I wasn't exactly sure how this would feel, riding a bicycle to quiet Dutch graveyards with a camera. It's a strange feeling really. Once I began this mission though, I felt a connection with the four Canadians I found in three nearby towns. We are all Canadian. These men never got to live long enough to see the nation called The Netherlands bounce back from the decimation it experienced in the Second World War. As a Canadian now living in The Netherlands, I'm grateful for the sacrifices that made a free, happy life in both countries possible.
Here's part one of giving thanks to some of the Canadians who made the ultimate sacrifice in The Netherlands.
Alex Joseph Donohue(35) of New Victoria, Nova Scotia - Died May 11, 1945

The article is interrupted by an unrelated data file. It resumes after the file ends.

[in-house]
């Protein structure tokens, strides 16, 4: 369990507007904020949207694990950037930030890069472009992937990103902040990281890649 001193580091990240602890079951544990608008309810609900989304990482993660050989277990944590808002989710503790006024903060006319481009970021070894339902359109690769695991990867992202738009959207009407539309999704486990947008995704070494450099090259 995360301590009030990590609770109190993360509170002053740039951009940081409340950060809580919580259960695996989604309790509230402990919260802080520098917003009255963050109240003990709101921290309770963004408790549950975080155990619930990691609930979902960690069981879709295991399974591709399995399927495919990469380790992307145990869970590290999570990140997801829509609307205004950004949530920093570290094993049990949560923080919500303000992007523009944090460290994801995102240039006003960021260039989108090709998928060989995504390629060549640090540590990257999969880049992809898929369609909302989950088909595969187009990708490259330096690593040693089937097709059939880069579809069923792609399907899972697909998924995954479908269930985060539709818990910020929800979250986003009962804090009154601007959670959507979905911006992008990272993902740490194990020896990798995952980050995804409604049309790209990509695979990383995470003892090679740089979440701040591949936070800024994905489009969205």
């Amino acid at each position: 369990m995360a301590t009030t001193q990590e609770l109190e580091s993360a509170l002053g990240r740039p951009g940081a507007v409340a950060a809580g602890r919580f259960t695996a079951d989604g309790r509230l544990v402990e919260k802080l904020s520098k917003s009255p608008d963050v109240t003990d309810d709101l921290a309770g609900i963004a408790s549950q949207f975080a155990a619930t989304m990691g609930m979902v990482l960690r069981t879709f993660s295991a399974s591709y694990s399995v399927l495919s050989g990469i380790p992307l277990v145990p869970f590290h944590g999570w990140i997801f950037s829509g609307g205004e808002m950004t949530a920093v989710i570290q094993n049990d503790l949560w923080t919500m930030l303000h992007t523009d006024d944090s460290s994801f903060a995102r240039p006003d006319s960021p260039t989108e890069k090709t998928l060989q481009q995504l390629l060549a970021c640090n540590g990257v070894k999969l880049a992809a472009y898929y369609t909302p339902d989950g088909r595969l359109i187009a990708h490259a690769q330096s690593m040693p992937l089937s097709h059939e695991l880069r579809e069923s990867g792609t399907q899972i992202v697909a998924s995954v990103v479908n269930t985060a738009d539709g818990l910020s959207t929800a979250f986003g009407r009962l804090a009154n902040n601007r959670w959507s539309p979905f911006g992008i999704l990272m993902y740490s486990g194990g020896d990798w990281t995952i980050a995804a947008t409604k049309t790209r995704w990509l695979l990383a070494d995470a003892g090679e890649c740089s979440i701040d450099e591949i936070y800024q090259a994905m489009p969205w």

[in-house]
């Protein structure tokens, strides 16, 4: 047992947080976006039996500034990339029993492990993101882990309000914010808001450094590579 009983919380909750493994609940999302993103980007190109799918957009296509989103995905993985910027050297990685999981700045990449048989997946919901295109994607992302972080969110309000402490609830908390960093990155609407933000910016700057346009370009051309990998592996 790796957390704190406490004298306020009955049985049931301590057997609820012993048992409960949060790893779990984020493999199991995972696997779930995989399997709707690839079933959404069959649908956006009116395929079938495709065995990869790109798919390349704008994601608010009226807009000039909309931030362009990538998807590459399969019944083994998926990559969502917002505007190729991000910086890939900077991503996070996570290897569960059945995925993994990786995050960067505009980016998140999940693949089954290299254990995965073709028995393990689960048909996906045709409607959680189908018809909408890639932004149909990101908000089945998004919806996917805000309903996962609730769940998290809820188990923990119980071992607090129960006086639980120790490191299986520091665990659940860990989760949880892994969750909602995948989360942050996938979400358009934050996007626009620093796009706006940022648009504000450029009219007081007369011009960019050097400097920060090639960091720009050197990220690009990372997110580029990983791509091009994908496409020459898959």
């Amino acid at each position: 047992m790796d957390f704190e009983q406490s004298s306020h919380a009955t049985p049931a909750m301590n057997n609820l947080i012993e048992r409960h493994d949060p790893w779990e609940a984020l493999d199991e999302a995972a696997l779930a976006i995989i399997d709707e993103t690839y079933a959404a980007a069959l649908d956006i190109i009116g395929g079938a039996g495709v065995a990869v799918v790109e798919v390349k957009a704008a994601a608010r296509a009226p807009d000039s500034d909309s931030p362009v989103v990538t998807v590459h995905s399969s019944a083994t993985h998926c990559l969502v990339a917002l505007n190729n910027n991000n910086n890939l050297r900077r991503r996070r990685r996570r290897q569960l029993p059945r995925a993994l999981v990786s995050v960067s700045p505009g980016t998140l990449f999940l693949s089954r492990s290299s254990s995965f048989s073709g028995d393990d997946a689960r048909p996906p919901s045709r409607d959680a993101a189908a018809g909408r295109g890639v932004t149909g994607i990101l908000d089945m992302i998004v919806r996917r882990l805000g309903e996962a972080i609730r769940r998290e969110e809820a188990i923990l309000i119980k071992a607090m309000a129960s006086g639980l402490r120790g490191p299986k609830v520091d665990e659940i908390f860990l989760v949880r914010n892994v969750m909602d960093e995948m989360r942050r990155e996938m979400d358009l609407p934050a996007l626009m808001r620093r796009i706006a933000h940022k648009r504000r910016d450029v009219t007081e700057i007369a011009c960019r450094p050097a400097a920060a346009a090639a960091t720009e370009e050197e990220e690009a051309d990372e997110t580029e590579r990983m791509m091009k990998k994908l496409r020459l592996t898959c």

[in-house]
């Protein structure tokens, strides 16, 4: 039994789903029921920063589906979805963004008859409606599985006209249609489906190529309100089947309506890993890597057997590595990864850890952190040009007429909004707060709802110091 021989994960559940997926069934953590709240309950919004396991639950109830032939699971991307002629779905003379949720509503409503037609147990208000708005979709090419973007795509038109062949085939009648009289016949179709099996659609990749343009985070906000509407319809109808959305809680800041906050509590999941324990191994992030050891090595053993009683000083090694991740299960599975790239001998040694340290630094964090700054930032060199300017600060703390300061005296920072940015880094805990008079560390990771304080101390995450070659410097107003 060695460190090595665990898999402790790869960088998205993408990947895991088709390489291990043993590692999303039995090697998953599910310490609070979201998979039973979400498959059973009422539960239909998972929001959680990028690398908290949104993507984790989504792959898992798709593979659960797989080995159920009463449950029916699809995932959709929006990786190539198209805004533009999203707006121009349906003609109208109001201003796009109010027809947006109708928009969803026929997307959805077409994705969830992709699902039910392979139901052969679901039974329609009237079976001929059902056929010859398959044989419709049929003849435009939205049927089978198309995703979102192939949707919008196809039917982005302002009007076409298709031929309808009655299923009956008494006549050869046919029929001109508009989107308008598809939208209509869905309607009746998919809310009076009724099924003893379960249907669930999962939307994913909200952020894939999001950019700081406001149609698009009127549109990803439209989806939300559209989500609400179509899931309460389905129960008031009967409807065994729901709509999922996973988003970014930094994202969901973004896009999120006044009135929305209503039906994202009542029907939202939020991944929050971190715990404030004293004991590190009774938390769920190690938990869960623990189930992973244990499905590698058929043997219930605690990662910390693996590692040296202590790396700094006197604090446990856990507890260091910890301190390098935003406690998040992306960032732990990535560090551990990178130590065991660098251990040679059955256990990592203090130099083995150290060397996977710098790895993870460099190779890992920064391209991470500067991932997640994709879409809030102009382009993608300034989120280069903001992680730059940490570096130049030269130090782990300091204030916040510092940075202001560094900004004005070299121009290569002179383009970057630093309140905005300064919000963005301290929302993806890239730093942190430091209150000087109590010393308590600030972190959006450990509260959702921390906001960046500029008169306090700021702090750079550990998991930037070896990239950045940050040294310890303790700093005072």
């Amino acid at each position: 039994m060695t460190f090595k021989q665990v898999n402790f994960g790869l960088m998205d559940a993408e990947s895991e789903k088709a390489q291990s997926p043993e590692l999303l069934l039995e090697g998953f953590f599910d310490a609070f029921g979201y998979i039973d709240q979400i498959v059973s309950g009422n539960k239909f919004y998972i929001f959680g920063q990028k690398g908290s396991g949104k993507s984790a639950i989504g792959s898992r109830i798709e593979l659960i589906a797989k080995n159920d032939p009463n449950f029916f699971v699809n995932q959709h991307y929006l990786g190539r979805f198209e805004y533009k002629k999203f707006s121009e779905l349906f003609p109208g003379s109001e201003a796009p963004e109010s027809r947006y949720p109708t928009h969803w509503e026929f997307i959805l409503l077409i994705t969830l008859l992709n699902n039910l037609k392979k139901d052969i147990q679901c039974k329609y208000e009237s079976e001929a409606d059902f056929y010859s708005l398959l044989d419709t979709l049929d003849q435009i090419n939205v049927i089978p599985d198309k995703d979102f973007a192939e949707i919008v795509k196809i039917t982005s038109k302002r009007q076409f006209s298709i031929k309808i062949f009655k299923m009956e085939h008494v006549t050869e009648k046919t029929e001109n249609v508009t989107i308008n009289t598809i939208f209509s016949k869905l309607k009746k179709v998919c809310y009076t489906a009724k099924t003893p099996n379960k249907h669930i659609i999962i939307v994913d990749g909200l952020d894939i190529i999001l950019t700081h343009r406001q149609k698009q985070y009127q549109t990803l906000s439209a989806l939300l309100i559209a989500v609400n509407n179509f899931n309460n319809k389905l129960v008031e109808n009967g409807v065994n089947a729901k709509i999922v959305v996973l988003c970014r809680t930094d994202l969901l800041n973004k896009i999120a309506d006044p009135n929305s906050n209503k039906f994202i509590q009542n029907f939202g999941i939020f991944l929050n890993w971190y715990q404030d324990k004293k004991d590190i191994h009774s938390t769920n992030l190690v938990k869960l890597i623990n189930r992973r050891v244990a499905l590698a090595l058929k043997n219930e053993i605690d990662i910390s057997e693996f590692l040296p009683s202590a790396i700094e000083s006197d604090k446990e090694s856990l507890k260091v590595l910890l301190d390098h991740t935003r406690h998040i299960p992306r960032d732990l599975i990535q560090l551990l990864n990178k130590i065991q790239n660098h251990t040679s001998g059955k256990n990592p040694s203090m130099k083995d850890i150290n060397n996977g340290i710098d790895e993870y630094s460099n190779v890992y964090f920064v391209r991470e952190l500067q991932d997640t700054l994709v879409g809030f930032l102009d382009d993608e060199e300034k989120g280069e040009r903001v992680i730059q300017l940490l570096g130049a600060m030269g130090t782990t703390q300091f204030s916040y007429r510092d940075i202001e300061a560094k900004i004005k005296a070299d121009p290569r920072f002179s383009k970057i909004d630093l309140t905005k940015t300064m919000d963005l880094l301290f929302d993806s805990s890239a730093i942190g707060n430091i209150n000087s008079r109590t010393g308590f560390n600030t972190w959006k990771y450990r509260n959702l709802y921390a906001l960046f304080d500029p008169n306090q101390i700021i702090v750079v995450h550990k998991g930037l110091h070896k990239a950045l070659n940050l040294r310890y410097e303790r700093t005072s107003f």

Living here in the province of North-Holland, The Netherlands for half a year now, I've met many Dutch people and participated in Dutch culture. I'm happy to call this place home, if even only temporarily. This week, I was surprised to feel a renewed connection to Canada when I arrived at my first Canadian War Grave. I rode through the quiet town of Bloemendaal, though in the moment not so quiet.
It was lunch break and children were playing in an adjacent school yard, birds singing and wind rusting leaves on the ground. It was beautiful, but somehow Alex's death didn't feel that way. I know nothing about him; why is he here, the only Canadian in this graveyard? It's a mystery, and it got me thinking. He deserves moments like this, when visitors to his final resting place spare a thought about his life and those of others killed in war. I took time to reflect on what we as a species haven't learned in the last hundred years since the "war to end all wars".
According to a newspaper clipping of the time, he died in an "accident" three days after the war ended. That is a sacrifice. I placed my hand on the engraved maple leaf and said "see ya later." I'm not sure why I chose those words, but it made sense. We all live and die, just sometimes too soon.